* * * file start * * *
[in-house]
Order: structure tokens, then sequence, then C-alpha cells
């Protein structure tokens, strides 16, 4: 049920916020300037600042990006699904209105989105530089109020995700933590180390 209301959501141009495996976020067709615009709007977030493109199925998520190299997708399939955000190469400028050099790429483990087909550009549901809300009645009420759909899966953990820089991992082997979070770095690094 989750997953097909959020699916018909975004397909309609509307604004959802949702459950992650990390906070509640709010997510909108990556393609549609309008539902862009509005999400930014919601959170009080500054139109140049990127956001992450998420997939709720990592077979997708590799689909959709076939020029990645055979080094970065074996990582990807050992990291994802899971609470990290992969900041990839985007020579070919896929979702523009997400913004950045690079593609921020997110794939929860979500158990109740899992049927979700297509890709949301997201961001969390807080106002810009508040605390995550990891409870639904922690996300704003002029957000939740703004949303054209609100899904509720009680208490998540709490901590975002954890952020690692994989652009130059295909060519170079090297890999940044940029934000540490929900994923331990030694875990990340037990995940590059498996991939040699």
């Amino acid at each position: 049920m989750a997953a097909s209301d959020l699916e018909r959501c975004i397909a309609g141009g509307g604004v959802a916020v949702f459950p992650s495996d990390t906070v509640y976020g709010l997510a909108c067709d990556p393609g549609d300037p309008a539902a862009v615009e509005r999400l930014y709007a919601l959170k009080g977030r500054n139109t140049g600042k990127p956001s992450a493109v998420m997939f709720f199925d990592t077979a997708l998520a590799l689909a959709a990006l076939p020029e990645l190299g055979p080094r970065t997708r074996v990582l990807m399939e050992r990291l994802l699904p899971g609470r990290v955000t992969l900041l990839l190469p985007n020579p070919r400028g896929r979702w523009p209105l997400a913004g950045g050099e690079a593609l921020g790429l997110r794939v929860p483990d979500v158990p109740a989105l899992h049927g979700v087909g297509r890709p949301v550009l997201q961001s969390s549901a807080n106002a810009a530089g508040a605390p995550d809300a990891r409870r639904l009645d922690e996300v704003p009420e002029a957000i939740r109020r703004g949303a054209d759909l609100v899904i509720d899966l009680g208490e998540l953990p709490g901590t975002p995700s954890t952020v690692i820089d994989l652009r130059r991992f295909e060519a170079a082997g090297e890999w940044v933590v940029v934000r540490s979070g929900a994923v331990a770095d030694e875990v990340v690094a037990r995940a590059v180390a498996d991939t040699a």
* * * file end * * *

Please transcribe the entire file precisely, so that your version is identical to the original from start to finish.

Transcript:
[in-house]
Order: structure tokens, then sequence, then C-alpha cells
């Protein structure tokens, strides 16, 4: 049920916020300037600042990006699904209105989105530089109020995700933590180390 209301959501141009495996976020067709615009709007977030493109199925998520190299997708399939955000190469400028050099790429483990087909550009549901809300009645009420759909899966953990820089991992082997979070770095690094 989750997953097909959020699916018909975004397909309609509307604004959802949702459950992650990390906070509640709010997510909108990556393609549609309008539902862009509005999400930014919601959170009080500054139109140049990127956001992450998420997939709720990592077979997708590799689909959709076939020029990645055979080094970065074996990582990807050992990291994802899971609470990290992969900041990839985007020579070919896929979702523009997400913004950045690079593609921020997110794939929860979500158990109740899992049927979700297509890709949301997201961001969390807080106002810009508040605390995550990891409870639904922690996300704003002029957000939740703004949303054209609100899904509720009680208490998540709490901590975002954890952020690692994989652009130059295909060519170079090297890999940044940029934000540490929900994923331990030694875990990340037990995940590059498996991939040699």
């Amino acid at each position: 049920m989750a997953a097909s209301d959020l699916e018909r959501c975004i397909a309609g141009g509307g604004v959802a916020v949702f459950p992650s495996d990390t906070v509640y976020g709010l997510a909108c067709d990556p393609g549609d300037p309008a539902a862009v615009e509005r999400l930014y709007a919601l959170k009080g977030r500054n139109t140049g600042k990127p956001s992450a493109v998420m997939f709720f199925d990592t077979a997708l998520a590799l689909a959709a990006l076939p020029e990645l190299g055979p080094r970065t997708r074996v990582l990807m399939e050992r990291l994802l699904p899971g609470r990290v955000t992969l900041l990839l190469p985007n020579p070919r400028g896929r979702w523009p209105l997400a913004g950045g050099e690079a593609l921020g790429l997110r794939v929860p483990d979500v158990p109740a989105l899992h049927g979700v087909g297509r890709p949301v550009l997201q961001s969390s549901a807080n106002a810009a530089g508040a605390p995550d809300a990891r409870r639904l009645d922690e996300v704003p009420e002029a957000i939740r109020r703004g949303a054209d759909l609100v899904i509720d899966l009680g208490e998540l953990p709490g901590t975002p995700s954890t952020v690692i820089d994989l652009r130059r991992f295909e060519a170079a082997g090297e890999w940044v933590v940029v934000r540490s979070g929900a994923v331990a770095d030694e875990v990340v690094a037990r995940a590059v180390a498996d991939t040699a």